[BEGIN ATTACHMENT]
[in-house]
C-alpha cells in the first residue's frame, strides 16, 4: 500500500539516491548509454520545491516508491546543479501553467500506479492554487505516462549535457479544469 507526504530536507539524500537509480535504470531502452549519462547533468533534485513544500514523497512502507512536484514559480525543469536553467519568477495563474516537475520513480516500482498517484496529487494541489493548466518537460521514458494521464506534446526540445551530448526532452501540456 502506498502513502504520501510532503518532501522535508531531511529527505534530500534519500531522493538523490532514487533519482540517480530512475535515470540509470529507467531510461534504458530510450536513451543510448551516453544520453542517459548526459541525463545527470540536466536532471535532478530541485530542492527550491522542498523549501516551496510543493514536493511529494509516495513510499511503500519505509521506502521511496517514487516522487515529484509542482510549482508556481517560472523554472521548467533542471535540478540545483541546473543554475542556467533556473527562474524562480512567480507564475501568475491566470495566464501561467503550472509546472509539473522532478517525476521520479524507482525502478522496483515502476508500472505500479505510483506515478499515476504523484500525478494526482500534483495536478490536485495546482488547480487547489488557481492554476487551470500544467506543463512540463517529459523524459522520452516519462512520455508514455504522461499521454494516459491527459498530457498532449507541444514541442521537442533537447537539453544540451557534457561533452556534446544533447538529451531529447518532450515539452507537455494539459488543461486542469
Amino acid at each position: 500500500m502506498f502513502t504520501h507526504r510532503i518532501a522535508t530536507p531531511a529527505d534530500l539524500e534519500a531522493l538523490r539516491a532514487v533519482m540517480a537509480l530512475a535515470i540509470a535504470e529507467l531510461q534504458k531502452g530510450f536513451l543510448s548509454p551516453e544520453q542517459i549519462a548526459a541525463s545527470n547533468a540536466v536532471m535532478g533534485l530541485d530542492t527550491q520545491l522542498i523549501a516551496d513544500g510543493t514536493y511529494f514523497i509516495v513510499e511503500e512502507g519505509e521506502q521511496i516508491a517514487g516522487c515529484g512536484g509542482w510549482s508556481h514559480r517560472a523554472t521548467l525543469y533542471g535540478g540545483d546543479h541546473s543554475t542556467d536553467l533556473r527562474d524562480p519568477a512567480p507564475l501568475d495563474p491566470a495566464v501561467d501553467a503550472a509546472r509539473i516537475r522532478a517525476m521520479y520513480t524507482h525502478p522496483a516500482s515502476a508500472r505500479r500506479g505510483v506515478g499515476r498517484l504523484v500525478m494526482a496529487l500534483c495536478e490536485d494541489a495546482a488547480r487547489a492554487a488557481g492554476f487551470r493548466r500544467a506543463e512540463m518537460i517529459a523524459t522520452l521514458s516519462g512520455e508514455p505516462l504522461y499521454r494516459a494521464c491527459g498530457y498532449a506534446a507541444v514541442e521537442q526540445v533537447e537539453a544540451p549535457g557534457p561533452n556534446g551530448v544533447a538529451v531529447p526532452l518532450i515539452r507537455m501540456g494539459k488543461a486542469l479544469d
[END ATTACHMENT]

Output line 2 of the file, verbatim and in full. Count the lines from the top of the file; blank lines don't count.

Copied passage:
C-alpha cells in the first residue's frame, strides 16, 4: 500500500539516491548509454520545491516508491546543479501553467500506479492554487505516462549535457479544469 507526504530536507539524500537509480535504470531502452549519462547533468533534485513544500514523497512502507512536484514559480525543469536553467519568477495563474516537475520513480516500482498517484496529487494541489493548466518537460521514458494521464506534446526540445551530448526532452501540456 502506498502513502504520501510532503518532501522535508531531511529527505534530500534519500531522493538523490532514487533519482540517480530512475535515470540509470529507467531510461534504458530510450536513451543510448551516453544520453542517459548526459541525463545527470540536466536532471535532478530541485530542492527550491522542498523549501516551496510543493514536493511529494509516495513510499511503500519505509521506502521511496517514487516522487515529484509542482510549482508556481517560472523554472521548467533542471535540478540545483541546473543554475542556467533556473527562474524562480512567480507564475501568475491566470495566464501561467503550472509546472509539473522532478517525476521520479524507482525502478522496483515502476508500472505500479505510483506515478499515476504523484500525478494526482500534483495536478490536485495546482488547480487547489488557481492554476487551470500544467506543463512540463517529459523524459522520452516519462512520455508514455504522461499521454494516459491527459498530457498532449507541444514541442521537442533537447537539453544540451557534457561533452556534446544533447538529451531529447518532450515539452507537455494539459488543461486542469